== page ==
The customer is king – it’s an old adage that Australia’s $ 59 billion agricultural industry grows bigger as the world moves towards ‘personalized nutrition’.
- Steve Hatfield-Dodds says agriculture industry should take the lead in GMO debate
- Figuring out what consumers want could be a challenge for the Australian agricultural industry
- Understanding the consumer will help industry target export offerings
Understanding what motivates consumers will be one of the key factors in ensuring its continued growth, said Steve Hatfield-Dodds, executive director of the Australian Bureau of Agricultural Resource Economics and Sciences (ABARES), at the annual summit of organization in Canberra today.
“Understanding the consumer of tomorrow will be essential, both to target our export offerings and to protect Australia’s reputation,” he said.
“It will be important to lean in and engage, rather than letting others shape the agenda.”
Dr Hatfield-Dodds urged the industry to lead the debate on genetic modification (GM) and other consumer concerns.
“There are interesting and compelling arguments that GMOs are good for the environment in several ways that involve fewer pesticides, often involve less use of extracted water, and improve food safety. Oils for example “, did he declare.
“With Asia becoming an increasingly important market for Australia, what do high-income Asian consumers think of GMOs? Are they sensitive to the question like the Europeans or not?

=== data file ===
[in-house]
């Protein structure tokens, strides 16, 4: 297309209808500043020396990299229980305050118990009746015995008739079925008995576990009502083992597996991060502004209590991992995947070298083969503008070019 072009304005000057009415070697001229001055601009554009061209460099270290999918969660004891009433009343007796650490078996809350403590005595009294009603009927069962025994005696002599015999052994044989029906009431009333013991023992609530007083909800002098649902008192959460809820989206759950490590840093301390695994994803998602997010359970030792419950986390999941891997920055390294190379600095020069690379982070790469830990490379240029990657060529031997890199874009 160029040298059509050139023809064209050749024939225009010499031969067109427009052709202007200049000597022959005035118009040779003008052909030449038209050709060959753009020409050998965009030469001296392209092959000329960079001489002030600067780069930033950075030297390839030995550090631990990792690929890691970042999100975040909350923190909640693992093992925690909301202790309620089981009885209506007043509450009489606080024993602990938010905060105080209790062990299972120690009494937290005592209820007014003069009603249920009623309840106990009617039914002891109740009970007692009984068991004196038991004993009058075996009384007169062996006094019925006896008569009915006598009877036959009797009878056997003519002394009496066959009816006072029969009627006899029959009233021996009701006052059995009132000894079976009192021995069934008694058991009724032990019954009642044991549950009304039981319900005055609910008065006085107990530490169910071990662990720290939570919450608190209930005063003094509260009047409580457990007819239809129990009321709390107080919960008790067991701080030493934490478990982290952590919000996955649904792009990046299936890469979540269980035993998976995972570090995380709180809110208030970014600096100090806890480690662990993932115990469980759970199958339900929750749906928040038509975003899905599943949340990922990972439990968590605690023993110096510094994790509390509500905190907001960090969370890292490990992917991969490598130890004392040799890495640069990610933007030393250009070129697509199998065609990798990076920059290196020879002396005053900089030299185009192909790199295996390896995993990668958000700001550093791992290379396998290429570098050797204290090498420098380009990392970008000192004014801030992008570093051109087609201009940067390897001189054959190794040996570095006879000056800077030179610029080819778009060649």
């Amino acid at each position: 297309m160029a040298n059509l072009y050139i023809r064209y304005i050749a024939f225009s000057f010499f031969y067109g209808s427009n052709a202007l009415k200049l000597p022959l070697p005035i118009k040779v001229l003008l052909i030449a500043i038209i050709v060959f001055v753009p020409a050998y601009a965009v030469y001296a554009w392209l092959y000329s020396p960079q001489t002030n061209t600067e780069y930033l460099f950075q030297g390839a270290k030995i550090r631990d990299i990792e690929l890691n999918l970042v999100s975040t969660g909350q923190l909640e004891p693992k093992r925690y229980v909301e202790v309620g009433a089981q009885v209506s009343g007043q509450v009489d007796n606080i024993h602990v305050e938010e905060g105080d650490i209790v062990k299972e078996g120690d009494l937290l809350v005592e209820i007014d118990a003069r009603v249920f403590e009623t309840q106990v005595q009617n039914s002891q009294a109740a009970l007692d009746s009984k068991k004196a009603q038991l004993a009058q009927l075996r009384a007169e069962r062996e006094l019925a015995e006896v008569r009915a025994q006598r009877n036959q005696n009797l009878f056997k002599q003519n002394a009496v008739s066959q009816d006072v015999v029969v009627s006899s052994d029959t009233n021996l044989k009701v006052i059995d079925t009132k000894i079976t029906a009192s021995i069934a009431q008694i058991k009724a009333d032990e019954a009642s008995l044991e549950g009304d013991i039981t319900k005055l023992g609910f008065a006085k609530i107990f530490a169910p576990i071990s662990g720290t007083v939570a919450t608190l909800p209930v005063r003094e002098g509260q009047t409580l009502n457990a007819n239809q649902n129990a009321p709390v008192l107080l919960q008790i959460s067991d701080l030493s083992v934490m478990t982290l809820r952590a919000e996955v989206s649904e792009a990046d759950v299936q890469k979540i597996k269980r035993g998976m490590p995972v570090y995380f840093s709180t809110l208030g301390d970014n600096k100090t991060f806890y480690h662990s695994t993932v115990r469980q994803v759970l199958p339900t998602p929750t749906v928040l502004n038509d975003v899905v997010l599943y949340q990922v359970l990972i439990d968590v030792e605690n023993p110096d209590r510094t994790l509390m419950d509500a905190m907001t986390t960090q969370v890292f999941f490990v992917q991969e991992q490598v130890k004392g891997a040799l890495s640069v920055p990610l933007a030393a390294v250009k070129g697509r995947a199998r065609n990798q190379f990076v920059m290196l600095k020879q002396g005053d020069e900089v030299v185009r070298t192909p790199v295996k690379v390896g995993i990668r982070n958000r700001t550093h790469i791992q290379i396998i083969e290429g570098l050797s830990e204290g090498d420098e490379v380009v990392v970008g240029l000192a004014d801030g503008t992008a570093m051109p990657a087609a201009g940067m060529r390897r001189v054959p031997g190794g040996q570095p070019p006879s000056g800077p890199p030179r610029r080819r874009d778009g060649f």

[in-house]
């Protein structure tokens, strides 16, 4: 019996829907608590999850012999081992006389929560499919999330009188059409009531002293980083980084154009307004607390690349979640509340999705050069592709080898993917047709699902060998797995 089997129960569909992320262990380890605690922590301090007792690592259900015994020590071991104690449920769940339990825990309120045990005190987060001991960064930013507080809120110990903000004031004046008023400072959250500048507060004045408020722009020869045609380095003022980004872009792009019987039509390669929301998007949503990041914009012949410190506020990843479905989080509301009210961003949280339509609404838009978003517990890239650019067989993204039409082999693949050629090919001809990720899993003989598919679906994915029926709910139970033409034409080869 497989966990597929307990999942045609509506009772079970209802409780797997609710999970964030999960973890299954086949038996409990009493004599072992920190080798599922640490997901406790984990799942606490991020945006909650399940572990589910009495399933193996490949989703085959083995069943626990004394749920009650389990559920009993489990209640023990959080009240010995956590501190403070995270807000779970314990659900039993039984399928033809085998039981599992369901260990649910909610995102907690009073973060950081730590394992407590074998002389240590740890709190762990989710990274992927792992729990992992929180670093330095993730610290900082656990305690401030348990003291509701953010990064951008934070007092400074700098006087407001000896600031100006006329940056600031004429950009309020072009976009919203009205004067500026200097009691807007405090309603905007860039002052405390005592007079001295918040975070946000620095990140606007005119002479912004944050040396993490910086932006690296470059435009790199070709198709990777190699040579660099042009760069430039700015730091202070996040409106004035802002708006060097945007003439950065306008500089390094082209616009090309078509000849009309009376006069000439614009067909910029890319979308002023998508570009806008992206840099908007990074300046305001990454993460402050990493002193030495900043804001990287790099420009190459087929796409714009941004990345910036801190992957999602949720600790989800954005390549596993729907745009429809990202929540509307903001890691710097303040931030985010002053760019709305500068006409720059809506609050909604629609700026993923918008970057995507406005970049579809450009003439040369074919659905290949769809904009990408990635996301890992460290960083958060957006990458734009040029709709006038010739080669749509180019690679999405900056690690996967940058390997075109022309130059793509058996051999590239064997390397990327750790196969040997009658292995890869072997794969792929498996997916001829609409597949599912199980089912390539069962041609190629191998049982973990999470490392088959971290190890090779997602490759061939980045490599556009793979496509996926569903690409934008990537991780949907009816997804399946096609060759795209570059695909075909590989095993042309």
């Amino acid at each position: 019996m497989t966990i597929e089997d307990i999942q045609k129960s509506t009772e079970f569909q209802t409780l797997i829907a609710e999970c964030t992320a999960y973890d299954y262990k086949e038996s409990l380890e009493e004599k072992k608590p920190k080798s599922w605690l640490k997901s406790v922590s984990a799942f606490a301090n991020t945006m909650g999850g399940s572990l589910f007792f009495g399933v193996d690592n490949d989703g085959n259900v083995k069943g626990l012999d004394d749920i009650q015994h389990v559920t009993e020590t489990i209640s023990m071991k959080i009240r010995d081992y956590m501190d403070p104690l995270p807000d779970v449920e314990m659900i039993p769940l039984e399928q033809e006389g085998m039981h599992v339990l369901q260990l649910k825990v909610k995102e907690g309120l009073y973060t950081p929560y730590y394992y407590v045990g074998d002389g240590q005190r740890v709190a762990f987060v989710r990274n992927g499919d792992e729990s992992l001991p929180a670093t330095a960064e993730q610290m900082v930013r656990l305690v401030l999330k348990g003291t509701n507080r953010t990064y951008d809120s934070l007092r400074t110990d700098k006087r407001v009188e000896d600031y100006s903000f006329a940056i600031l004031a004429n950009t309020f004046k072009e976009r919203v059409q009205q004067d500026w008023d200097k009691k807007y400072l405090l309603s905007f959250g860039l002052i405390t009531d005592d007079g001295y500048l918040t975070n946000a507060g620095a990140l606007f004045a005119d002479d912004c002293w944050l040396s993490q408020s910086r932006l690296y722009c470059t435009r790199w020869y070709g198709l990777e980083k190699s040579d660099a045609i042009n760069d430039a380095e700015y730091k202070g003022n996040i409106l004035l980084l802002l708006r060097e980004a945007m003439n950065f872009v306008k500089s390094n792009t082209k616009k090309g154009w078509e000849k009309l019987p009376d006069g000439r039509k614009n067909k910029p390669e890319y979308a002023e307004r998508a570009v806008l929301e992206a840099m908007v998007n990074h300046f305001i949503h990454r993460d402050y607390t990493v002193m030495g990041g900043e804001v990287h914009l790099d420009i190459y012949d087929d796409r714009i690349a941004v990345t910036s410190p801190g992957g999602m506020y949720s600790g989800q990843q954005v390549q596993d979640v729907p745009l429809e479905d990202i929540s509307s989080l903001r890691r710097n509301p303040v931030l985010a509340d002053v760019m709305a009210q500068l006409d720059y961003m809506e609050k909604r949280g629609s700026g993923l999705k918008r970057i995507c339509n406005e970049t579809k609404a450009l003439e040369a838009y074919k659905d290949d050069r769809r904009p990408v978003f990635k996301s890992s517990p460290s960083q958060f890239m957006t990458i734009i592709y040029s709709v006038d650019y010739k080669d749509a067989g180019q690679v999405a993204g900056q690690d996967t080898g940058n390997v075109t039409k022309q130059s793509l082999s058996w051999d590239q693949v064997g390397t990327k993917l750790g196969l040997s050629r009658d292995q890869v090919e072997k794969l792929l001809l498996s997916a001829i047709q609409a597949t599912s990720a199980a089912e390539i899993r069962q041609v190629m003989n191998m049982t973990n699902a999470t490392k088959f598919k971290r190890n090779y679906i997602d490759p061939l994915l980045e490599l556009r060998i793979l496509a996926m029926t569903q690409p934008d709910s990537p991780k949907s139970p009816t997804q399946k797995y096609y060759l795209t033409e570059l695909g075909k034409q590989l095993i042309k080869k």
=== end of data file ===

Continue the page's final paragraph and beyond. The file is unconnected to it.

“It would be a high-risk strategy to imagine that the preferences of consumers of a future high-income Chinese or Indonesian will be the same as those of a high-income European or North American.”
Emphasis should not be on buying habits
But figuring out what consumers really want and why they want it can be tricky.
Rachel Ankeny, of the Food Values Research Group at the University of Adelaide, warns that the focus should be on their underlying values, not their purchasing habits.
“For example, in Australia, concern for the environment is usually low on the list of priorities for organic food buyers,” she said.
“Our research has shown that people buy organic food because they perceive it to be more nutritious, although this is not proven, and people buy eggs from free-range hens for quality and taste rather than mainly for animal welfare reasons.
The issue of GMOs is particularly relevant in Australia at the moment, with the Office of the Gene Technology Regulator (OGTR) having proposed relaxation of regulations regarding gene editing techniques.
At the same time, Food Standards Australia and New Zealand are examining new breeding techniques and how food laws should apply to products derived from them.
Rowan McMonnies of Australian Eggs says genetic developments could have real benefits for her industry by allaying consumer concerns about animal welfare.
He said male chicks – which are unable to lay eggs – are currently being killed after they hatch, but genetic tagging technology could identify the male from the female in the shell.
“It is important as an industry that we engage in these discussions with consumers,” he said.